Budgeting and forecasting can seem daunting – but getting your head around your finances will make a huge difference to the success and growth of your business and mean you can get on with your on-site work. We chatted to business expert Alison Warner from Evolve and Grow Coaching, to get her simple three-step guide to help you get your accounting in check.
Step 1: Learn from last year
You should be creating an annual profit and loss report so you can forecast growth targets that are achievable and keep control of your budget for the year. Accounting software like Xero and Quickbooks is useful and makes reporting simple. Start by taking your total annual sales figure from the prior year and set a growth target that you would like to achieve over the next 12 months.
Normally, a 10-50% increase in sales is realistic, depending on how fast your business is growing. You may be busy now, but we all know how quickly things can change. Set a target that is challenging but realistic, based on work you know you’re going to get and those projects which are a safe bet.
If you under-forecast you might fall into the trap of not having enough people to give you a hand when more work comes in. Over-forecast and you’re more likely to end up spending too much.
You can also use your local Jewson as a source of vital information. Every branch employs teams with a deep knowledge about all aspects of the trade while specialist centres focus on things like landscaping and timber. Discussing materials in-branch can give you a valuable insight into material supply chain and costs, making your forecast more accurate.
Step 2 – Think about seasonal trends
The next step is to create a monthly and annual plan, factoring in seasonal changes. Looking at previous years you might see that more jobs get postponed or delayed in the winter, slowing down cash flow. In the summer you might be busier, particularly with outside jobs.
Whatever pattern you find, you then need to plan your budget and outgoings to align with these trends. It’s wise to cut back spending during quieter periods to maintain a regular income and cover fixed outgoings. These include things like regular wages, standard materials, tools, training, maybe an office space and any money you regularly spend on things like marketing and advertising.
Some outgoings may be removed entirely without affecting your business or your quality of work and you can also manage your budget well by having a realistic idea of what quantities of materials you actually need. Creating an annual plan will make discussing favourable trade terms with us much easier as you can demonstrate your pipeline of work in detail based on real-life data.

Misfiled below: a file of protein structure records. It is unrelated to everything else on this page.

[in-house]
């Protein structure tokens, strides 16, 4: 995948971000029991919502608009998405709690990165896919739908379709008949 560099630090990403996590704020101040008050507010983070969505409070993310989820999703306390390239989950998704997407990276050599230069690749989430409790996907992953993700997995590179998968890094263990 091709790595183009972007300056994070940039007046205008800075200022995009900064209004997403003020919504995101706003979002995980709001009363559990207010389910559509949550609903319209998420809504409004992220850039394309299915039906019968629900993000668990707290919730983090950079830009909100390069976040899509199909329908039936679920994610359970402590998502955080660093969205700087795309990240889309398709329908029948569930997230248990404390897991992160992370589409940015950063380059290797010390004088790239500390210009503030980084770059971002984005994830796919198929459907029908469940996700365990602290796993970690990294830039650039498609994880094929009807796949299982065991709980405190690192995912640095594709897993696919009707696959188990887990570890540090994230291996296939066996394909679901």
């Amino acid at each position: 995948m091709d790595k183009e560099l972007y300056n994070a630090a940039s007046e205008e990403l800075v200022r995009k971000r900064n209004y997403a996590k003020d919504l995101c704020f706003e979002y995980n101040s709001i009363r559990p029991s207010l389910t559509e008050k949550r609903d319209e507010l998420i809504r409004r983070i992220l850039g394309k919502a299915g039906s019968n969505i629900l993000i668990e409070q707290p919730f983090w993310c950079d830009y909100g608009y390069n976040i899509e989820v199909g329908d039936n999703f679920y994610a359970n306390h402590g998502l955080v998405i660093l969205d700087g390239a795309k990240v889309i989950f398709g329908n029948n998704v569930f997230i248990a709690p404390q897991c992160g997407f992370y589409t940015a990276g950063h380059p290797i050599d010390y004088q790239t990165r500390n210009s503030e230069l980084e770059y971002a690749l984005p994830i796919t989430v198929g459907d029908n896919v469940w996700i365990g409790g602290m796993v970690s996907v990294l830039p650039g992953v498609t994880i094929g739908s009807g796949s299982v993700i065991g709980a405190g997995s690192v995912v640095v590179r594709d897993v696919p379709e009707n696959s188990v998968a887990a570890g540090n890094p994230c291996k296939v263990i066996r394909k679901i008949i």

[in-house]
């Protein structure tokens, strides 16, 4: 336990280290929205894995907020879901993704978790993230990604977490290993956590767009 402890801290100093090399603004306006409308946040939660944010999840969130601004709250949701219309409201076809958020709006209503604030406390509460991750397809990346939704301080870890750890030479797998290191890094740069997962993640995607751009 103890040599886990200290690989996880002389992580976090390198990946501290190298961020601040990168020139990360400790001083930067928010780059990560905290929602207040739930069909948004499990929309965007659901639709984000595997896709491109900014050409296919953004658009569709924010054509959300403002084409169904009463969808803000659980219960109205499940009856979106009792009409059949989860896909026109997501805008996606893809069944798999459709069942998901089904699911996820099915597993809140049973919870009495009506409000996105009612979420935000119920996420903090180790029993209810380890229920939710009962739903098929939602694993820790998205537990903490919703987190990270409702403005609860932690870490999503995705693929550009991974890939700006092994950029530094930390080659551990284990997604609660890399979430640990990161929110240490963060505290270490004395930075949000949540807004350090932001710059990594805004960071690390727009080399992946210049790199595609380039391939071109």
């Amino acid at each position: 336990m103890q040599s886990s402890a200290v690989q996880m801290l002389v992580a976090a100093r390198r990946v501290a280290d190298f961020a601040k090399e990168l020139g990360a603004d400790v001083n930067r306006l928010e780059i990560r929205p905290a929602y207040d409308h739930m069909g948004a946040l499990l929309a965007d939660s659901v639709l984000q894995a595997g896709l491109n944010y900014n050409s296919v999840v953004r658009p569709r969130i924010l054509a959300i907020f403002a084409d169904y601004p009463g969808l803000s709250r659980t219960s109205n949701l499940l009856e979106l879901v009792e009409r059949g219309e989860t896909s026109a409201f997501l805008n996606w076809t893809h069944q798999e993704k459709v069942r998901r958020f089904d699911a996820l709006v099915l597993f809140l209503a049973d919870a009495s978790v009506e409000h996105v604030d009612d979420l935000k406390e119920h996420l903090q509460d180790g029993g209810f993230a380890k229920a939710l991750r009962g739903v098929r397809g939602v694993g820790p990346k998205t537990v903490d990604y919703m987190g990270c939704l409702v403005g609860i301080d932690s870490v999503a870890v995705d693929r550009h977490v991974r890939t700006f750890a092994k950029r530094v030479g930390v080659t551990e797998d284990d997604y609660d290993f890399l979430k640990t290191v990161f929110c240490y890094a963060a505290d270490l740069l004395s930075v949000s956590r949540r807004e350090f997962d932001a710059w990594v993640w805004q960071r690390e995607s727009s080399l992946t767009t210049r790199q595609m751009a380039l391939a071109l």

A great way to forecast accurately is to look at running costs as a percentage of total sales. If you know that materials always cost approximately 35% of a project’s value, you can use this figure to work out how much costs may increase during busy periods.
You can also save costs over the medium and long-term by utilising services like Jewson’s tool hire rather than investing in owning bigger, expensive bits of equipment that require maintenance.
Step 3 – Measure what’s working and spot the problems
Accounting software can also be a great tool for measuring what’s working for your business – and what isn’t. Using the software mentioned above, you can download reports to analyse and compare figures and see if you’re creating realistic forecasts and budgets.
Bringing your forecast into your accounting software makes it easier to see if things have gone off-track or if you are doing better than expected. It’s good practice to re-forecast each quarter using these reports so that you can react to any unexpected changes and adjust spending to stay on track.
There is also software available, such as Fluidly, which automatically produces cash flow forecasts based on the data you input. This can take away the headache of forecasting yourself as it gives you a week-by-week breakdown of expected spend and income. However, your own experience and knowledge of the industry is your most trusted tool for getting this right first time.
By following these three steps, you should be in a good place for the financial year ahead. But we do know that budgets and forecasting aren’t everyone’s cup of tea. So, if you’re struggling it may be worth investing in admin support, financial advice, or an accountant to review your expenses and identify busier and quiet periods, to make sure your predictions are reasonable.
For more tips and business advice, check out our blog on running your own business in the building industry and Alison’s guide to hiring the best, or head over to the Evolve and Grow coaching website.
ABOUT ALISON WARNER
Alison Warner is a specialist business coach, working with construction and trade business owners. By focusing on growing sales, building better client and team relationships, she helps her clients develop more valuable businesses.